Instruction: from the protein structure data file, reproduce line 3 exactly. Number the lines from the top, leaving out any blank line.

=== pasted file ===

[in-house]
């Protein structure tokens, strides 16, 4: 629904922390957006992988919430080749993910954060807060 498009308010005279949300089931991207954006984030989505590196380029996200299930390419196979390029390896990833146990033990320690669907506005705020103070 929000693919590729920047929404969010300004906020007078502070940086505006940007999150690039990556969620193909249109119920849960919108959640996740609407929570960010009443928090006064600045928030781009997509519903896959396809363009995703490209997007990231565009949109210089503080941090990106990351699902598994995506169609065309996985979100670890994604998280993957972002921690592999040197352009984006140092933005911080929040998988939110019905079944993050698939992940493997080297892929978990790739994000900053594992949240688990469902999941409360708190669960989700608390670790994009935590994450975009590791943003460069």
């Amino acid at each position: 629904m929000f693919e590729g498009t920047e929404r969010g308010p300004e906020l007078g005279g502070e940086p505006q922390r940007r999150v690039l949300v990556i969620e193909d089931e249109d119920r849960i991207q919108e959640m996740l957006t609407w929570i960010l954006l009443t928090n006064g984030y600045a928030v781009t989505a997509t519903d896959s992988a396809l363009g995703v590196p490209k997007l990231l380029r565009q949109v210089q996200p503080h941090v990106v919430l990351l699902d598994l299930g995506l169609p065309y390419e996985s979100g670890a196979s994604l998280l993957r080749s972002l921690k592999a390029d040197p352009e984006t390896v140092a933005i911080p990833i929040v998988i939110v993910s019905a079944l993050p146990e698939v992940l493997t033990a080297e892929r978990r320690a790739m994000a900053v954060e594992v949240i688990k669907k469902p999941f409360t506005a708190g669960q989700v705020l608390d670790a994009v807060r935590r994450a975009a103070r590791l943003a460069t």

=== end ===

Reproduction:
């Amino acid at each position: 629904m929000f693919e590729g498009t920047e929404r969010g308010p300004e906020l007078g005279g502070e940086p505006q922390r940007r999150v690039l949300v990556i969620e193909d089931e249109d119920r849960i991207q919108e959640m996740l957006t609407w929570i960010l954006l009443t928090n006064g984030y600045a928030v781009t989505a997509t519903d896959s992988a396809l363009g995703v590196p490209k997007l990231l380029r565009q949109v210089q996200p503080h941090v990106v919430l990351l699902d598994l299930g995506l169609p065309y390419e996985s979100g670890a196979s994604l998280l993957r080749s972002l921690k592999a390029d040197p352009e984006t390896v140092a933005i911080p990833i929040v998988i939110v993910s019905a079944l993050p146990e698939v992940l493997t033990a080297e892929r978990r320690a790739m994000a900053v954060e594992v949240i688990k669907k469902p999941f409360t506005a708190g669960q989700v705020l608390d670790a994009v807060r935590r994450a975009a103070r590791l943003a460069t």